National Eye Health Week 2018: Looking After Your Sight

This week is National Health Week 2018, which runs from Monday 24th September to Saturday 30th September.

National Eye Health Week is a national campaign encouraging everyone, young and old, to think about eye health and the importance of looking after your eyes.

Team ELVis have been very busy this week promoting the campaign across East London.  We’ve been talking to members of the public sharing advice and information on how to achieve good eye health and reduce the effects of sight loss.

Here are some of our top tips on how to keep your eyes healthy.

Eat healthily

There are numerous health benefits that come with incorporating healthy foods into your diet, such as healthy eyes and good vision.  Leafy green vegetables contain lots of nutrients like lutein which protect the eyes and reduce the risk of developing age-related macular degeneration.

Exercise regularly

Although exercise doesn’t have a direct link to eye health, there are benefits exercising can have on your overall wellbeing, such as reducing the risk of diabetes.  Diabetes can cause damage to the blood vessels behind your eyes and can lead to permanent vision loss.

Drink less alcohol

Did you know the recommended units of alcohol for a per day is 4 units for men and 3 for women?  Alcohol contains toxins which causes the optic nerves carrying your vision from the eyes to the brain to swell, which can lead to vision problems like blurry vision.

Quit smoking

Smoking has a negative consequence on your eyes and vision. The chemical toxins in tobacco damage the surface and structure of your eyes. Quitting smoking will decrease the likelihood of your eye health from further deteriorating.

Wear sunglasses

Sunglasses are not just a fashion statement!  They protect the eyes, especially on a very bright and sunny day.  When you’re buying a pair of sunglasses look out for ones which are labelled “UV 400” as these will protect your eyes from damaging UV rays which can cause permanent retinal damage.

Attend an eye examination

Going to see an optician for an eye examination can help detect any visual problems that can be corrected by glasses.  In addition, an optometrist can detect any health issues like heart disease and high blood pressure before you notice any effects on your eyes.

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Ray and Paul from ELVis with the local sensory team and eye clinic staff at The Royal London Hospital.

Written by Ray Calamaan, ELVis Communications Coordinator

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Ray’s Cataracts Diagnosis

At 22 years old, I had just graduated from university. Then, one day during the summer, I started to notice that my sight was becoming blurry, as if someone had placed tracing paper over my eyes. I didn’t think much of it at first because I thought my eyes were ‘playing up’. I tried using eye drops to see if the blurriness would disappear, but this didn’t seem to improve my sight at all. I began to find it difficult to read books and see bus numbers from a far.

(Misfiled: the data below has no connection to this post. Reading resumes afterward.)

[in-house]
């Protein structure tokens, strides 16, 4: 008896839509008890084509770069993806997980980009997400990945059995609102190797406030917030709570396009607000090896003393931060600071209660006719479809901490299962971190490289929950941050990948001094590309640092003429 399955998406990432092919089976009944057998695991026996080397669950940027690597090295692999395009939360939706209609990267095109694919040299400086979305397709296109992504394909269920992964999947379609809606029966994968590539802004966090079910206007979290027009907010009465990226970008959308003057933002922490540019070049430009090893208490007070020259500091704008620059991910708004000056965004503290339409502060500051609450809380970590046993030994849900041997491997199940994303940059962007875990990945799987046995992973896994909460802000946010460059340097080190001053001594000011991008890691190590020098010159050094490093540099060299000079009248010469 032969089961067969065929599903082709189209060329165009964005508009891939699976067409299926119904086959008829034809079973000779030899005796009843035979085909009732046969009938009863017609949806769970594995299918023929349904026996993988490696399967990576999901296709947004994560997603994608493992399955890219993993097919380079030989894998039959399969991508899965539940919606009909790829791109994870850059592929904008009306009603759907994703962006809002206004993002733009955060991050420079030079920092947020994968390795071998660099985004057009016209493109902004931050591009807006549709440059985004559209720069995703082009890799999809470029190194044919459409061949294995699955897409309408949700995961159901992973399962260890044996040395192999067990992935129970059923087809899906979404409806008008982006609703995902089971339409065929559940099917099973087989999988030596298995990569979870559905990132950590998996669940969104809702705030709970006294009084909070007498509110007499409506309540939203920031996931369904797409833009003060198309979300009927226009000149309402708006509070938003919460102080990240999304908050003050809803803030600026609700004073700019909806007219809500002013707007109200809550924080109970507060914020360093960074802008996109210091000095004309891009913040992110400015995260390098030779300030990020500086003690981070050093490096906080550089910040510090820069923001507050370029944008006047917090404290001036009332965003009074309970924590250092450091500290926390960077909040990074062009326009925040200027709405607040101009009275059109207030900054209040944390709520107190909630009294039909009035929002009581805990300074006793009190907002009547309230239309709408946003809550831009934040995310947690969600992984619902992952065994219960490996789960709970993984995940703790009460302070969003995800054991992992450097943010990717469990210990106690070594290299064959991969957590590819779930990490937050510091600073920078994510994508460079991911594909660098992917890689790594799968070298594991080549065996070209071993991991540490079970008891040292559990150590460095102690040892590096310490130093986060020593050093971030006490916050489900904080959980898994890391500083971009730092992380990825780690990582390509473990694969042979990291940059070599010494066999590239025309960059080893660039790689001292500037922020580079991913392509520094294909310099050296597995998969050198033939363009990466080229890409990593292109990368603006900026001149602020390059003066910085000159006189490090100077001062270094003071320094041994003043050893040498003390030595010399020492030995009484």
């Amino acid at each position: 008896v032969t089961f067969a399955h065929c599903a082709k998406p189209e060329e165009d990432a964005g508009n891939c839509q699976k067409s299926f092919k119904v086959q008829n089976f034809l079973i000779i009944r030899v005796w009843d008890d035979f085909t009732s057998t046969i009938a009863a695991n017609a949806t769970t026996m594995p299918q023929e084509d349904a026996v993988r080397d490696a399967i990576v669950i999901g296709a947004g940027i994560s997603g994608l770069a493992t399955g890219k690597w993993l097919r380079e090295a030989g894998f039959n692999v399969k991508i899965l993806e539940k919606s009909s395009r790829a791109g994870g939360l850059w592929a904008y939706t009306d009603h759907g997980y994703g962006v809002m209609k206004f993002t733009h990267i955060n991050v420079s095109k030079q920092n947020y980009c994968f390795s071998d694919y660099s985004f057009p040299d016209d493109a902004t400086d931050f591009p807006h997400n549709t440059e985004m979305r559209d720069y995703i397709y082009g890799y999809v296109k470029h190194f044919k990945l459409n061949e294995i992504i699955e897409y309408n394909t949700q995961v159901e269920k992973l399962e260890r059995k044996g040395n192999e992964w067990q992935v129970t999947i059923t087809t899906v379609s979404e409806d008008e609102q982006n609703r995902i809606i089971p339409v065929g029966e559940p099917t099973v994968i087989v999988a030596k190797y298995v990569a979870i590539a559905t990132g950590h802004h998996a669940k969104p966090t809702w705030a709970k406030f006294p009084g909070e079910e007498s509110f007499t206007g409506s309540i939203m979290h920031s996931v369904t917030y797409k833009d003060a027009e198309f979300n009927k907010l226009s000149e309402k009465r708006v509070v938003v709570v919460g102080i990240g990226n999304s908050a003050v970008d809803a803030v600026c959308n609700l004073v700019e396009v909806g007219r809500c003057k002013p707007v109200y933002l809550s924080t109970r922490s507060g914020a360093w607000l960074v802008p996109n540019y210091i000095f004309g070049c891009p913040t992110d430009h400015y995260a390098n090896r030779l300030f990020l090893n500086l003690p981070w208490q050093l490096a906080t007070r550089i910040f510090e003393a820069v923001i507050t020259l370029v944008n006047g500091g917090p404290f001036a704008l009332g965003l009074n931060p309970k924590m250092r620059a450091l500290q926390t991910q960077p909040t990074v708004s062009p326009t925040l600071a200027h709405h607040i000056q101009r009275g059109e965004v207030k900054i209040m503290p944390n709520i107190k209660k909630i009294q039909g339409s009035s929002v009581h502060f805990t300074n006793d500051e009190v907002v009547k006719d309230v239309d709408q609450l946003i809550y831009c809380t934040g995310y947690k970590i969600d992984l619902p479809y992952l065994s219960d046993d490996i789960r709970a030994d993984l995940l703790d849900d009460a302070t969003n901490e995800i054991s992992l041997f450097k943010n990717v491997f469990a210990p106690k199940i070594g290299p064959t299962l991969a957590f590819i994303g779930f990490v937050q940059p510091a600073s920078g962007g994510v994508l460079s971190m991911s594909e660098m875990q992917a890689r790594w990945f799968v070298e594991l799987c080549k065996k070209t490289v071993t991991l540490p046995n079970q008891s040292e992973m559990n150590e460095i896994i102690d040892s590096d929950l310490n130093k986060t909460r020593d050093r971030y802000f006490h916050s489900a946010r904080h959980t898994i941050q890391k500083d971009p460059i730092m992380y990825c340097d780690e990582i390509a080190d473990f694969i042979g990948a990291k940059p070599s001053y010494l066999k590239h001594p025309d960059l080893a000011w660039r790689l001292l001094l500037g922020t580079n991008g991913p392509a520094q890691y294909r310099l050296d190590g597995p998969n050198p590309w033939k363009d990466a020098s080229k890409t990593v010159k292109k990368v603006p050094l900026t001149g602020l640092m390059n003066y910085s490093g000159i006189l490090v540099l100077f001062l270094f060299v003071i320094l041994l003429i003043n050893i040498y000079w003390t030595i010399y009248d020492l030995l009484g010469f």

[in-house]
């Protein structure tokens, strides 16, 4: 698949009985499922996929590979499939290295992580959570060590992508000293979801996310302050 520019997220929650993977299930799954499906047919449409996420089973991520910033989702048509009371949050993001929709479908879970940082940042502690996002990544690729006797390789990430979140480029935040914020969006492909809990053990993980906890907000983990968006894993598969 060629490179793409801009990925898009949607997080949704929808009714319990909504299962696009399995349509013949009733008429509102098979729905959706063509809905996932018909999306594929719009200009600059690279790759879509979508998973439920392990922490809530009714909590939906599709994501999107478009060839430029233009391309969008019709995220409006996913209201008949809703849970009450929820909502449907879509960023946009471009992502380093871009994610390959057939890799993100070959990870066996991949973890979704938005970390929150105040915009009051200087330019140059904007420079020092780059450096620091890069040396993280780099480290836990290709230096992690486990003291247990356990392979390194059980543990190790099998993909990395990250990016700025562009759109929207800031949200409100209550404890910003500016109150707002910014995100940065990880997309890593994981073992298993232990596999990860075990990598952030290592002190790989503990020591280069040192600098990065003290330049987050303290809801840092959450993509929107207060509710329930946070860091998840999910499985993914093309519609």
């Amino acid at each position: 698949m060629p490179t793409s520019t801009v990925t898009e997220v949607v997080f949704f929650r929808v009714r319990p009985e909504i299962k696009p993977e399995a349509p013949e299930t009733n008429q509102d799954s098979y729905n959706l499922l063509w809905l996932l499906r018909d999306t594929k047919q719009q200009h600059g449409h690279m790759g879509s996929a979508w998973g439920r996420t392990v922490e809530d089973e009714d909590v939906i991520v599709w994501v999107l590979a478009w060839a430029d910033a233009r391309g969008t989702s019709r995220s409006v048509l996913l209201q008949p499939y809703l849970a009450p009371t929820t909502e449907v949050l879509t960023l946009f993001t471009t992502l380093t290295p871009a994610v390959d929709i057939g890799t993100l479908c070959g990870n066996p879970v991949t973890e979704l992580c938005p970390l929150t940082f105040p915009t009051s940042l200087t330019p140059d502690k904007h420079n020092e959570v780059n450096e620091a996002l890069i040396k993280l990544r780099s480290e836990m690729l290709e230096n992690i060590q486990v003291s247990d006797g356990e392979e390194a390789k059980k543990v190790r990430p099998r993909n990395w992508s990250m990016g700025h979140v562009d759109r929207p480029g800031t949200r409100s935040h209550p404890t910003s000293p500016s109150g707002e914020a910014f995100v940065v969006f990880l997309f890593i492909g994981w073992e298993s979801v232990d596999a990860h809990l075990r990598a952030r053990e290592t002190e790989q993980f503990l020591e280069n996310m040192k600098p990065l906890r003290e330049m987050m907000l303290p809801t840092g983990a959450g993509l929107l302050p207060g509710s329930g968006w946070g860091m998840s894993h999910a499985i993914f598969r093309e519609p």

After getting very frustrated that my sight wasn’t returning to normal, I decided to go to my local opticians in Shadwell. I’ve known my opticians, Mr Patel, ever since I was a young boy. I trusted him to tell me if there was anything wrong with my eyes. He was concerned to hear the ongoing issues that I was experiencing with my sight, and reassured me that he would fully investigate.

When Mr Patel took a look at my eyes he immediately noticed there was something different with them. I remember him saying to me “Raymond you have cataracts”. I had mixed emotions running through my head, mostly shock and surprise. I thought cataracts could only affect the elderly. I asked Mr Patel if I was going to lose my sight. He told me that I shouldn’t worry as my cataracts were at an early stage, and all I needed was an operation on both eyes to remove the cataracts.

As my mum was also present during the appointment, Mr Patel spoke to us both about what must be done next to treat my cataracts. He advised me to go to my GP so they can make a referral for me to see the Ophthalmologist at my local eye hospital.

Over the upcoming months, my cataracts rapidly progressed and I could no longer see out of both eyes. I had to rely heavily on my family and friends for mobility. In 2013, I had cataracts surgery on my right eye.

Cataracts is an eye condition related to aging, and is the clouding of the lense. The World Health Organisation says that 51% of worldwide blindness is caused by cataracts – a figure that equates to around 20 million people. Although, cataracts is related to aging having diabetes can also increase the likelihood of developing cataracts at a younger age.

For more information about cataracts visit: https://www.edinburghclinic.com/blog/cataract-facts/

Lastly, I hope that my blog article has helped to emphasize the importance of having an eye health check-up, at least once every two years, regardless of your age.

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National Eye Health Week poster which says, “13.8 Million UK Adults are at risk of avoidable sight loss because they fail to have regular sight tests”

Written Ray Calamaan